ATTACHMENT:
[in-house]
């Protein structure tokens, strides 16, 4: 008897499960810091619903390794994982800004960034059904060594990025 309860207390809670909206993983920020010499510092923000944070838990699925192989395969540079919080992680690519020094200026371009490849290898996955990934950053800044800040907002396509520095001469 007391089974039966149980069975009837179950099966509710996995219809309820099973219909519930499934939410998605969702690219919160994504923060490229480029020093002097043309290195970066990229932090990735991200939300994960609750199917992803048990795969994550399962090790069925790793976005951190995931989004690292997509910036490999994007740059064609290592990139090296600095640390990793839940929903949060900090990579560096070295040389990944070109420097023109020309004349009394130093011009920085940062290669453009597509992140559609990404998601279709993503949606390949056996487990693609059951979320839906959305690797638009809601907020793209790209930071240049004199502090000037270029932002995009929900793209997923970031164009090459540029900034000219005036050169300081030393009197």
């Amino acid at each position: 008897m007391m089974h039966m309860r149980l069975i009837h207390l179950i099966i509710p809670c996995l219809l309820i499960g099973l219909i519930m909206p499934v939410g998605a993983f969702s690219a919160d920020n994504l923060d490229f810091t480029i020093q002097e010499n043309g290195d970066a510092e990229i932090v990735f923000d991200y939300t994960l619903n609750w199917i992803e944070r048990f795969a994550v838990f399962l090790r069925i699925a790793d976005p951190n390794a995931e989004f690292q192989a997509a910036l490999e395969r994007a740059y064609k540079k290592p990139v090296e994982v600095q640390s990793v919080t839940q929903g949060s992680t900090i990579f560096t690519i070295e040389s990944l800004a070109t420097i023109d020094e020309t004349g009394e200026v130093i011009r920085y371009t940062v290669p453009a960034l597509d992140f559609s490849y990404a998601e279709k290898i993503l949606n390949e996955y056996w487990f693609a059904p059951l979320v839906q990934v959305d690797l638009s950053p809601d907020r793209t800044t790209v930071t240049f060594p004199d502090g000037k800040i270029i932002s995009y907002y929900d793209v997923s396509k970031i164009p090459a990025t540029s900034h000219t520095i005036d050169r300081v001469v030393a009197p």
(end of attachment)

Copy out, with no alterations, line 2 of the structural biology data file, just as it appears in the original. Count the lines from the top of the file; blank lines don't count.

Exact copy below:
């Protein structure tokens, strides 16, 4: 008897499960810091619903390794994982800004960034059904060594990025 309860207390809670909206993983920020010499510092923000944070838990699925192989395969540079919080992680690519020094200026371009490849290898996955990934950053800044800040907002396509520095001469 007391089974039966149980069975009837179950099966509710996995219809309820099973219909519930499934939410998605969702690219919160994504923060490229480029020093002097043309290195970066990229932090990735991200939300994960609750199917992803048990795969994550399962090790069925790793976005951190995931989004690292997509910036490999994007740059064609290592990139090296600095640390990793839940929903949060900090990579560096070295040389990944070109420097023109020309004349009394130093011009920085940062290669453009597509992140559609990404998601279709993503949606390949056996487990693609059951979320839906959305690797638009809601907020793209790209930071240049004199502090000037270029932002995009929900793209997923970031164009090459540029900034000219005036050169300081030393009197």